Several days before dad pulled the trigger on his new (to him) car, he spun his iPad around so I could take a look at his latest find. Upon gazing at the result of his latest automotive search, the car he would ultimately purchase several days later, I grew exasperated. I really thought something like a late model Fusion worked better for his needs. He disagreed, and dropped this bombshell:
“You’re not listening to me.”
Almost one year ago I published a Question of the Day piece that asked readers to recommend cars for papa Snitkoff. The only car on my short list that dad expressed interest in was a current generation Taurus. Of course that was last year. He never mentioned a bull after that. And I didn’t push him towards looking for a replacement car once it dawned on me that unless something broke on his current ride, he was perfectly fine with what he was driving. That moment came last month when the air conditioning in the Taurus suddenly stopped working. The stifling humidity of a New York summer definitely accelerated his decision making process.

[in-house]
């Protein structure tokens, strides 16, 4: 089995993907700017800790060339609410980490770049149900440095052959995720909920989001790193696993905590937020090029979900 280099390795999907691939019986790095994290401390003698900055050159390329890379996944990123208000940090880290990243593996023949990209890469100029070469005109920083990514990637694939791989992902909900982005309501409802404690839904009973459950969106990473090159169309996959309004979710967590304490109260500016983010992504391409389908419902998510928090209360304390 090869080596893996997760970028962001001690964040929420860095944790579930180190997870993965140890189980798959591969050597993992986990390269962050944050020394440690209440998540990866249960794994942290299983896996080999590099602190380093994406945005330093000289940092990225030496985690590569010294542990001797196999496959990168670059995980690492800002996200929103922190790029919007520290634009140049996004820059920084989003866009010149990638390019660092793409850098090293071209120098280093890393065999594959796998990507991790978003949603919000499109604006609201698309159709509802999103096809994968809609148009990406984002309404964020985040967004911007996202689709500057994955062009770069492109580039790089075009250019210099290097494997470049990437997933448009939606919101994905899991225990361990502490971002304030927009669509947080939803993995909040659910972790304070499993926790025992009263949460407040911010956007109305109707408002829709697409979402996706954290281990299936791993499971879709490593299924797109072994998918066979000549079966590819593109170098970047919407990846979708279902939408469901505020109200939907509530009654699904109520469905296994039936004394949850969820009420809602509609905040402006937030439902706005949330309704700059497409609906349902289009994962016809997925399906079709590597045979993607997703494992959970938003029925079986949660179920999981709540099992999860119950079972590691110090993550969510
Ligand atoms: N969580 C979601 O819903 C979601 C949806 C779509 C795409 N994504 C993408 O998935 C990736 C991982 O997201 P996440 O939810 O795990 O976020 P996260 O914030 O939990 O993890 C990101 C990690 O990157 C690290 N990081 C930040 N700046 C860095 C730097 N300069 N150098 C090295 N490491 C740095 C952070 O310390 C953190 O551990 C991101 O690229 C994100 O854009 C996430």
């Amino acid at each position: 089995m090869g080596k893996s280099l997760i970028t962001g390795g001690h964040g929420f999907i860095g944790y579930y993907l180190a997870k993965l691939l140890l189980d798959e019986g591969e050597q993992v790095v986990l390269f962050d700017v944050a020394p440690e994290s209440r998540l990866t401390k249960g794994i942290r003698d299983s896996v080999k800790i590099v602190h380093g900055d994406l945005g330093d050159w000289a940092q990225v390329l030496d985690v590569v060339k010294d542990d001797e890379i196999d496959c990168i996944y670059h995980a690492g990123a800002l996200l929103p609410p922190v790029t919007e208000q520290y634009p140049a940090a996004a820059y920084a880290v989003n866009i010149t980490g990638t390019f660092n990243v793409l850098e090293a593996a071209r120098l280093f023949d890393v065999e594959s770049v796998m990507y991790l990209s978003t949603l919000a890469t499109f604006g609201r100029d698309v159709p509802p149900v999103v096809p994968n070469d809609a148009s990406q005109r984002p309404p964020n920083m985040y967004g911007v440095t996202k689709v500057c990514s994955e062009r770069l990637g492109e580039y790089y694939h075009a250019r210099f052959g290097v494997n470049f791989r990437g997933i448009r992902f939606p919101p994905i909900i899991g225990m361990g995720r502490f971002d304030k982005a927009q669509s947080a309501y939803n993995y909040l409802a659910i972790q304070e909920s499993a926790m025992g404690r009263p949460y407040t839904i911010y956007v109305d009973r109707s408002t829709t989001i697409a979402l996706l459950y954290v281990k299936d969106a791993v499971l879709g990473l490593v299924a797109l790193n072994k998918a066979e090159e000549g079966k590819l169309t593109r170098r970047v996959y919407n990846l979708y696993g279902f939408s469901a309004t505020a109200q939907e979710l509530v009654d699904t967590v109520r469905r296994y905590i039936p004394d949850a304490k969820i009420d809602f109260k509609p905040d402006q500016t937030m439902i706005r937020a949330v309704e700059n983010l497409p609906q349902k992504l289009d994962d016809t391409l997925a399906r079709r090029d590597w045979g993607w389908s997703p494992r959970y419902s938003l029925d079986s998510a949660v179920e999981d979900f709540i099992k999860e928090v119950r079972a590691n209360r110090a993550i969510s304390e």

“I wouldn’t begin to suggest a car for Ed’s dad. Unless he’s mentally incapacitated, I’m thinking he can well figure it out himself. And then live with his choice, which is the whole problem about recommending a car to anyone.”
Had I listened to what Paul wrote in the comments section of last year’s post, dad wouldn’t have needed to all but say he wasn’t interested in checking out another mid size sedan. So it goes. I’m glad he let his distaste for my pushiness be known, because once I realized he was truly interested in the Civic I began encouraging him to check out the vehicle in person.
And that’s exactly what we did. This specific Civic appealed to him because of the color and the price. As the above screenshot illustrates, similar coupes in the region are significantly more expensive or have more mileage on them. Another positive was the Carfax, which showed the car only having one previous owner, who put a below average amount of miles on the car before presumably trading it in for a newer car of German origin. Said owner also changed the oil approximately every 7,000 miles or so at their local Honda dealer.